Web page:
Does Princeton offer regular admission to graduate students for studies starting in the spring term?

No. The admissions application process only takes once per year through the Graduate School at Princeton University.  The admissions application process opens in early September and ends in December.  

The deadline for admission has passed. Can I still apply?

Late applications are not accepted.

How many applications do you receive?

We consider approximately 70-80 applications each year.

My undergraduate degree will be in engineering; should I apply to your program?

If your undergraduate curriculum included a reasonable number of courses in physics and mathematics, and if our program supplies the graduate training you want, yes.

What does your policy regarding the GRE exam mean?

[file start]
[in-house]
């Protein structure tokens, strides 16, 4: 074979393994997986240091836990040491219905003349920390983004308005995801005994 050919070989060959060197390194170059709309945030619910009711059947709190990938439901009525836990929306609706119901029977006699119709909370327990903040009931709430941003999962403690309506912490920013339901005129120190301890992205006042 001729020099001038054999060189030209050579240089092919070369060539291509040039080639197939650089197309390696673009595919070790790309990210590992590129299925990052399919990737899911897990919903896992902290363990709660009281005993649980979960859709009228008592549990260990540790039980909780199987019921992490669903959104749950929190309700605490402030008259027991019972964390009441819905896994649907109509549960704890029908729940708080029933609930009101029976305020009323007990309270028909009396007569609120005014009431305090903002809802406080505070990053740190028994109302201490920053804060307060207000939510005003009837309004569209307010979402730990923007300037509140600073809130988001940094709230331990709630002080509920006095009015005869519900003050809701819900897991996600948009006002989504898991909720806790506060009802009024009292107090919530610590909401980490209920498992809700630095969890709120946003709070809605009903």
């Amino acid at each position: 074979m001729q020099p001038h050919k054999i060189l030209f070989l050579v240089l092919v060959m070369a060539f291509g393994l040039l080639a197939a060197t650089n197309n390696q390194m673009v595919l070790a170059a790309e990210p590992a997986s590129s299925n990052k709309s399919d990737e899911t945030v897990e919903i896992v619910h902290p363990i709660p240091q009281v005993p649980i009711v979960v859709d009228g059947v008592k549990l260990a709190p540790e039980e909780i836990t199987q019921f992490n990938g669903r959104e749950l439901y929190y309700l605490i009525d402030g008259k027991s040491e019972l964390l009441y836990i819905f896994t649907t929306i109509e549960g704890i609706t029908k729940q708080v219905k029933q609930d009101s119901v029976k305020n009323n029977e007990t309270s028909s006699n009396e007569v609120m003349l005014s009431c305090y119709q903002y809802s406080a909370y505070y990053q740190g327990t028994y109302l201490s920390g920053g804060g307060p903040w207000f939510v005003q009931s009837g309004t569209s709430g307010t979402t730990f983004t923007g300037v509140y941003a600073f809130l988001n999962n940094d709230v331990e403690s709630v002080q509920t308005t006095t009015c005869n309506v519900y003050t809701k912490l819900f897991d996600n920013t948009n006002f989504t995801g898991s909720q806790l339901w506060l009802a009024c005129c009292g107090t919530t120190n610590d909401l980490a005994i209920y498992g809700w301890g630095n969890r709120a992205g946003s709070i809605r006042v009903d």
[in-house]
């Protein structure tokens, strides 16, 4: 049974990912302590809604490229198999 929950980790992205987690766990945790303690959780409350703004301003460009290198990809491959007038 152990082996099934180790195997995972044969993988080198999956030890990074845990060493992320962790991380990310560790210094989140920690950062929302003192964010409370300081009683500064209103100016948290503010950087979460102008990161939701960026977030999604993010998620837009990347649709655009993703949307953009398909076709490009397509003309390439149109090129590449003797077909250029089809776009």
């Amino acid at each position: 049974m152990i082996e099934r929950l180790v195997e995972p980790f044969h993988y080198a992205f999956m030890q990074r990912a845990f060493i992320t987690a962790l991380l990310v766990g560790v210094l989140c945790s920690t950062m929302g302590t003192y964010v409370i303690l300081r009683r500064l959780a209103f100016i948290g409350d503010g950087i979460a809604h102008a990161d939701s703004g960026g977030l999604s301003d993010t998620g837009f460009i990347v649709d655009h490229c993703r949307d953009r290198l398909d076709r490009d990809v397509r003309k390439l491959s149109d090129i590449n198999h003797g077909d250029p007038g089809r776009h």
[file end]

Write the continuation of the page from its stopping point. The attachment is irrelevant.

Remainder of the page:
For the 2023/2024 admission cycle, both the General GRE and Physics Subject exams will be optional.

In most years we have required both the GRE general test and the physics subject GRE test (only offered three times a year in September, October & April). Scores are due at the time of application. We emphasize that standardized test results are only one of the many components we take into consideration when evaluating applications; top scores are not a requirement.

We recognize that there is an ongoing debate about the usefulness of the GRE exam in graduate admissions decisions; we evaluate applications with an understanding of the exam’s limitations in mind. One advantage of the GRE is that it provides students from a variety of backgrounds an additional opportunity to stand out in the admissions process.